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Alcoholism (cont.)

Alcoholism Causes

The cause of alcoholism is not well established. There is growing evidence for genetic and biologic predispositions for this disease, but this research is controversial. Studies examining adopted children have shown that children of alcoholic biological parents have an increased risk of becoming alcohol dependent as well. Relatively recent research has implicated a gene (D2 dopamine receptor gene) that, when inherited in a specific form, might increase a person's chance of developing alcoholism.

Usually, a variety of factors contribute to the development of a problem with alcohol. Social factors such as the influence of family, peers, and society, and the availability of alcohol, and psychological factors such as elevated levels of stress, inadequate coping mechanisms, and reinforcement of alcohol use from other drinkers can contribute to alcoholism. Also, the factors contributing to initial alcohol use may vary from those maintaining it, once the disease develops.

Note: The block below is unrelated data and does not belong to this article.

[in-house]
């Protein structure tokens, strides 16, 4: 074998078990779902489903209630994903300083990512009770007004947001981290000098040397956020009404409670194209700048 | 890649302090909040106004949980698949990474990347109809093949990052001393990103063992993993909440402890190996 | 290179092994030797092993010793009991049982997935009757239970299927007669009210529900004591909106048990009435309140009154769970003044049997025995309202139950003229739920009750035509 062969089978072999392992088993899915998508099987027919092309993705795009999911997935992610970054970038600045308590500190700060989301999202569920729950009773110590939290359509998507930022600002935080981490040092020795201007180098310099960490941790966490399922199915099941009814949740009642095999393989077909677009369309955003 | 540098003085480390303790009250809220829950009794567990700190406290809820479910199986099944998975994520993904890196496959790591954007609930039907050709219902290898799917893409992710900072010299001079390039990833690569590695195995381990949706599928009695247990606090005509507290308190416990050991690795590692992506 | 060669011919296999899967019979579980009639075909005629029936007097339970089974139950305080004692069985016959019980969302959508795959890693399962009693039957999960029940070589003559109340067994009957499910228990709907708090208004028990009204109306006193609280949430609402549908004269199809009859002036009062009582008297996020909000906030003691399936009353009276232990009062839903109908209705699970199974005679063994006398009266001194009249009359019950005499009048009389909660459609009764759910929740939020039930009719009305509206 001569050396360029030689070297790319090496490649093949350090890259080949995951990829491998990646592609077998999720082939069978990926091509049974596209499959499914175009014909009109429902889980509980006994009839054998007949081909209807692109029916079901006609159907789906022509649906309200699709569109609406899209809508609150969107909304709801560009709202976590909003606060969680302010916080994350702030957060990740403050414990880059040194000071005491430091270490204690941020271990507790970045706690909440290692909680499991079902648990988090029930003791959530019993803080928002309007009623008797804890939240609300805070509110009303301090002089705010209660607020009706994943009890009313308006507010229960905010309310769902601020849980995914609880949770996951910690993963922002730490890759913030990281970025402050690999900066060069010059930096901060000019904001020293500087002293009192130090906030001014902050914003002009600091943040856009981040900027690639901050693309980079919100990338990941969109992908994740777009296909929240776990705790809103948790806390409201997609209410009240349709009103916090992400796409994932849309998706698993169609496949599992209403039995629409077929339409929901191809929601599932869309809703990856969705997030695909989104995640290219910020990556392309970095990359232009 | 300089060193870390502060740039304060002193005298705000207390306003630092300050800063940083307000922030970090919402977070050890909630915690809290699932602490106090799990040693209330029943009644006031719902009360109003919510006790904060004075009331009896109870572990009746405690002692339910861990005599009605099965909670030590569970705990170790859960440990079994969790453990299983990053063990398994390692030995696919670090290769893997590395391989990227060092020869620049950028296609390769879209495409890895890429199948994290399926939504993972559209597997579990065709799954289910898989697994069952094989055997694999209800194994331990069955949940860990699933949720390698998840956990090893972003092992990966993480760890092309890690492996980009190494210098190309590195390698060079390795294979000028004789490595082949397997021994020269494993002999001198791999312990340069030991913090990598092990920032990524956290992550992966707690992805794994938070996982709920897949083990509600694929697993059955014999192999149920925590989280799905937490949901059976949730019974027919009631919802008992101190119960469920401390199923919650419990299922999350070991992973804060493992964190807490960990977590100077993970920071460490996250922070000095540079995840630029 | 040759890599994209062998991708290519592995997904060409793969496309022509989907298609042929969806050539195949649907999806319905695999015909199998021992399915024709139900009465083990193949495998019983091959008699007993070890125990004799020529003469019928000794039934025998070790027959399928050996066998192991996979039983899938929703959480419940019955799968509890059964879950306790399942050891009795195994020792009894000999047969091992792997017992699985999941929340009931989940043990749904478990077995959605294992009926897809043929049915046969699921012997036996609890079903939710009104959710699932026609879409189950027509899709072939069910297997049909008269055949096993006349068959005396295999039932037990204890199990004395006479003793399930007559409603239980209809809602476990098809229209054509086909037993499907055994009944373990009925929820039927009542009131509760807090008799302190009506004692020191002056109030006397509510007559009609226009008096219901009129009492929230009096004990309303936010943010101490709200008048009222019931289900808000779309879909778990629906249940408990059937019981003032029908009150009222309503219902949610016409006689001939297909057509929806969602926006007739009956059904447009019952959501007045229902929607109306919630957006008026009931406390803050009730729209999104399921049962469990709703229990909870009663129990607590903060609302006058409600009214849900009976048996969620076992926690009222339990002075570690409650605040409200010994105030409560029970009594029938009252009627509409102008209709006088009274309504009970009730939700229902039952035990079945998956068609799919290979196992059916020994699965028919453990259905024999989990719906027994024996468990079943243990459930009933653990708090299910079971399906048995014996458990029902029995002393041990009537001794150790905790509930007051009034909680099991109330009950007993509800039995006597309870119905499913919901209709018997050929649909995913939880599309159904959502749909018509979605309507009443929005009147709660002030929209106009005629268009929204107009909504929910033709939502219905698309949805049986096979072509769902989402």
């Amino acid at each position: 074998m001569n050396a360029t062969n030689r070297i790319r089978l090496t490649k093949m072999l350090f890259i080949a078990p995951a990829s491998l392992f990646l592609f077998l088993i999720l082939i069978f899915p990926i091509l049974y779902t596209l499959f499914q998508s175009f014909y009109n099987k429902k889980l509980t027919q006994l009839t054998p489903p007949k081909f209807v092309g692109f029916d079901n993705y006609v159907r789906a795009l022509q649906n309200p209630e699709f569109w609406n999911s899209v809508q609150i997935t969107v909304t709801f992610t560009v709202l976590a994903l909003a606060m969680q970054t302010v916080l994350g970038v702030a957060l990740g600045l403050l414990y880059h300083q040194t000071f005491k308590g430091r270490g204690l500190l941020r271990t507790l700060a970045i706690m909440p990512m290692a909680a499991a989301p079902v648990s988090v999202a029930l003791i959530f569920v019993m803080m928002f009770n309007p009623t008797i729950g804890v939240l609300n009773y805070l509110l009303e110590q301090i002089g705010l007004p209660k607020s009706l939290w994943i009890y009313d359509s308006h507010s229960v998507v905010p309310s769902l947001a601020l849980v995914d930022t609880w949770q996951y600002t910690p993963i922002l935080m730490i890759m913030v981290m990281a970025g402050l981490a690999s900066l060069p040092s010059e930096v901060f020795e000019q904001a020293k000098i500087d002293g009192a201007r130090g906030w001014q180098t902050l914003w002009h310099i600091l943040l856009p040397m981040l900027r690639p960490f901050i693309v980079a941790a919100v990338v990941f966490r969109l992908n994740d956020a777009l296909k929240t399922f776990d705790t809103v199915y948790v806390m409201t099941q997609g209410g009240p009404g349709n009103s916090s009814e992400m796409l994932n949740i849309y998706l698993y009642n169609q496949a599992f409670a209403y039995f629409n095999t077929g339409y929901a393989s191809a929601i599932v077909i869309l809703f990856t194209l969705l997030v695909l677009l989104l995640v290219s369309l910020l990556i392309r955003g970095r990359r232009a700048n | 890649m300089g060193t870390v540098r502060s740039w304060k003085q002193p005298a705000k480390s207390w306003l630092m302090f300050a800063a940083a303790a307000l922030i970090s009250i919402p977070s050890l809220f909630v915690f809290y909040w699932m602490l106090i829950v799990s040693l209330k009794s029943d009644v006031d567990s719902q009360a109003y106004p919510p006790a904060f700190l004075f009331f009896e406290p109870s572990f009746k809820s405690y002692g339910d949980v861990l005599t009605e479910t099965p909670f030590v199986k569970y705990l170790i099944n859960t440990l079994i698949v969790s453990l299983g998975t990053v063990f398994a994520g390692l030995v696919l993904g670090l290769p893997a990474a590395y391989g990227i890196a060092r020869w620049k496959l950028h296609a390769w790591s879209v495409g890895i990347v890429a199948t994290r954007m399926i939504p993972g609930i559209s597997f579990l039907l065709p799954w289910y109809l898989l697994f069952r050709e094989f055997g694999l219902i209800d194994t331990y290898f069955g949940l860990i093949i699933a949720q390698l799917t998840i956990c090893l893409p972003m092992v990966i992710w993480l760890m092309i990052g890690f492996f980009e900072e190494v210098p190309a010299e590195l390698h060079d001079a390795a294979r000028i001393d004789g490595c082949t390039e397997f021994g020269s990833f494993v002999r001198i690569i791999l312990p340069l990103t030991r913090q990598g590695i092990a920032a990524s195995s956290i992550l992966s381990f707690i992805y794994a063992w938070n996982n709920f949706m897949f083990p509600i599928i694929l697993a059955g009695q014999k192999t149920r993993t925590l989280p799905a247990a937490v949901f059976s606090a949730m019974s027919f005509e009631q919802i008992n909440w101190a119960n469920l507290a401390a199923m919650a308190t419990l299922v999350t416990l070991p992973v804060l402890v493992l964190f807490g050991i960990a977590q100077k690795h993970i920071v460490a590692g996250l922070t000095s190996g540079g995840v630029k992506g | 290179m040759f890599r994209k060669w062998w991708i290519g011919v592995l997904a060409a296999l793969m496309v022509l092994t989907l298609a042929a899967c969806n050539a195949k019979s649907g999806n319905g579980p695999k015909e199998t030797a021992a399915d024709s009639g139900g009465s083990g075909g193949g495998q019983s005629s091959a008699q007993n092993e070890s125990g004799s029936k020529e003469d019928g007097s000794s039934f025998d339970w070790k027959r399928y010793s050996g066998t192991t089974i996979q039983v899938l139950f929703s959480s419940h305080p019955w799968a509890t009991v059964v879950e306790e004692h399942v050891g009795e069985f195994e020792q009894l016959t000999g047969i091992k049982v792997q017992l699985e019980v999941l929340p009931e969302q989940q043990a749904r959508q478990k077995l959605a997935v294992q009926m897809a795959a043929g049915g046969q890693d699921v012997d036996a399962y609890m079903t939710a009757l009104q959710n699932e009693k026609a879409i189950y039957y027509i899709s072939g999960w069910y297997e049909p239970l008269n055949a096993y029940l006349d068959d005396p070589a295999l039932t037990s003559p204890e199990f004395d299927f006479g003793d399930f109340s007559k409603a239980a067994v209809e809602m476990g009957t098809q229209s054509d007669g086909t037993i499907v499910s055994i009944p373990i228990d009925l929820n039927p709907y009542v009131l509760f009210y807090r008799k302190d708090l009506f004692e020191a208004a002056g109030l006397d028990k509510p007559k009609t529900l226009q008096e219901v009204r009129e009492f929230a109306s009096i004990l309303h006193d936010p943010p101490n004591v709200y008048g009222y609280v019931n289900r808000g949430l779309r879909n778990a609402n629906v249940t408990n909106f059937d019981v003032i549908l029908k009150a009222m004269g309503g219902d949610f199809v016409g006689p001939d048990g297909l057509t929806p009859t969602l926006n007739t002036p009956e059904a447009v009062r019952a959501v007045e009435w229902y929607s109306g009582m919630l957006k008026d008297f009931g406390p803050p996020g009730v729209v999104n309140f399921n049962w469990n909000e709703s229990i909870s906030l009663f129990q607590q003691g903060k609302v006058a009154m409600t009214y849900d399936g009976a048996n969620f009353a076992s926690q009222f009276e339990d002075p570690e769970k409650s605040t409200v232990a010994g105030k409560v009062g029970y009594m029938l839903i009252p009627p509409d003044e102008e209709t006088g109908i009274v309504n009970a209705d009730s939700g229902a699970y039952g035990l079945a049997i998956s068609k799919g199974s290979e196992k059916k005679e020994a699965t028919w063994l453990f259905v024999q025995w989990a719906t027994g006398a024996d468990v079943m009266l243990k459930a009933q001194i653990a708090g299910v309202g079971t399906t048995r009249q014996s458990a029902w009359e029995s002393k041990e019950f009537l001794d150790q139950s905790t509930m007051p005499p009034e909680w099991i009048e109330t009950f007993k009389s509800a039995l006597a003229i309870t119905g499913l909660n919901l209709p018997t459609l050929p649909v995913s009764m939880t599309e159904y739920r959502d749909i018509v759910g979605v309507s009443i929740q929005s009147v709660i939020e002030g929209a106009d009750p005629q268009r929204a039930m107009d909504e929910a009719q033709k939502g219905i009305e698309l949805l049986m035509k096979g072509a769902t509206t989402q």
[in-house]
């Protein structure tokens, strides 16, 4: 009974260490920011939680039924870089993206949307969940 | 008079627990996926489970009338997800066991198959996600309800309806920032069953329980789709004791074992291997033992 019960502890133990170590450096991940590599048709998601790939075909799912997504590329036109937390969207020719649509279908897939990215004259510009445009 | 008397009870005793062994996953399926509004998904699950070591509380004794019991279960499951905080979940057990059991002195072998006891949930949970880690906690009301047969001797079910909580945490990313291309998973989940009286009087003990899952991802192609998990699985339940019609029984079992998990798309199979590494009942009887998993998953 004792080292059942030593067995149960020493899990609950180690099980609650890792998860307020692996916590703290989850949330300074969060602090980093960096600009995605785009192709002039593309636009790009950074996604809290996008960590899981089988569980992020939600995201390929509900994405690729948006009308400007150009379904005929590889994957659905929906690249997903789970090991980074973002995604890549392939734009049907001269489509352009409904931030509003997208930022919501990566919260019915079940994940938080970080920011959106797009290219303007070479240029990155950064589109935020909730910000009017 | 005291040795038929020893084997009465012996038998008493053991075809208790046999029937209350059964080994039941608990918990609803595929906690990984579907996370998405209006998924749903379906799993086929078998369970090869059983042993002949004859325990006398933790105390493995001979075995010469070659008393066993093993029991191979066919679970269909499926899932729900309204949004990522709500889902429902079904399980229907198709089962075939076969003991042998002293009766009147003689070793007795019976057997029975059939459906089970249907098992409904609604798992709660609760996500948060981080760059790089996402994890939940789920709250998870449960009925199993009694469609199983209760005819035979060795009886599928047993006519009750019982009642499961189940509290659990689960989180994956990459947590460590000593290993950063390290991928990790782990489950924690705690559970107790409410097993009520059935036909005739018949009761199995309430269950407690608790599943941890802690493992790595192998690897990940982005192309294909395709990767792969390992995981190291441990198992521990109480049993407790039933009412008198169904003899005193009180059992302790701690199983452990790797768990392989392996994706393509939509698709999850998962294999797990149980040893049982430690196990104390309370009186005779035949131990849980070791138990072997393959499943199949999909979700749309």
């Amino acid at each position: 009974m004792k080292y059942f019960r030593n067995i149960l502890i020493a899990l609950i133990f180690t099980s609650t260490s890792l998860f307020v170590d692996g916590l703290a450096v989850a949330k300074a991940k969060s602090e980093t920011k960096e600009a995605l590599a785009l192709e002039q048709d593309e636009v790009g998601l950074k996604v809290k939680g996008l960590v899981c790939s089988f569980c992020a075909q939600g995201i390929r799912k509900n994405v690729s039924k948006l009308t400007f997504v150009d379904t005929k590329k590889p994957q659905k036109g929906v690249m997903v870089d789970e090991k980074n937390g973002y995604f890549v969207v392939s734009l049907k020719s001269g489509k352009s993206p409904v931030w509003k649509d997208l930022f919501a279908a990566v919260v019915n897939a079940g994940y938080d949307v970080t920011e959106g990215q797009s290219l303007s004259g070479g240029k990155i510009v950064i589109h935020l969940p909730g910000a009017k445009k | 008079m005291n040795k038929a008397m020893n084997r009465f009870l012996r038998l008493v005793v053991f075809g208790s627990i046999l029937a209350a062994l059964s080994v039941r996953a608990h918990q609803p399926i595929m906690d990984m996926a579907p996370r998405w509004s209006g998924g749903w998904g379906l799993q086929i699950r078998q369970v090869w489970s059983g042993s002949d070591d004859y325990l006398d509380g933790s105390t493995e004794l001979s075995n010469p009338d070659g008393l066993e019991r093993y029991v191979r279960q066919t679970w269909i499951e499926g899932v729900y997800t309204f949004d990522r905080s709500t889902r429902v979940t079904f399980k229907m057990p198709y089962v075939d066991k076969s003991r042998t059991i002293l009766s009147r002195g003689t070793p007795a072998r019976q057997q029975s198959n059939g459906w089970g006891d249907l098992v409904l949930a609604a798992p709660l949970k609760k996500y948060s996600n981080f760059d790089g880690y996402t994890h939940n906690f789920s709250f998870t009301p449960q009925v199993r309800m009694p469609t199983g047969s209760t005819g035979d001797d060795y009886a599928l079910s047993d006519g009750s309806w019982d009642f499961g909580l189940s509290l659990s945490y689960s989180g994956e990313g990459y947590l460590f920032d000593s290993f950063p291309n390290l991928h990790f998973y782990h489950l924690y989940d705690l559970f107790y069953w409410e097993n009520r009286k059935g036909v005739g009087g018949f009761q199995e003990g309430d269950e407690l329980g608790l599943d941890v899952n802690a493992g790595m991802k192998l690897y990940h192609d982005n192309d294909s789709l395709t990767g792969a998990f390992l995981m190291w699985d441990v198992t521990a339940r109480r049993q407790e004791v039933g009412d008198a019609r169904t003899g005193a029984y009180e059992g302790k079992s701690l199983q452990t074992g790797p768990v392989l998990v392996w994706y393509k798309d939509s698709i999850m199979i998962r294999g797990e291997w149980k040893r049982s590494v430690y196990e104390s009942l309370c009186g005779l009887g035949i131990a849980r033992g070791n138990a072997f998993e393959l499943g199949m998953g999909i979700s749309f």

While it may not be causative, twice as many men are alcohol dependent. Statistics show alcohol problems are highest among adults aged 18-29, and those who start drinking before age 21 are at higher risk for developing alcoholism.

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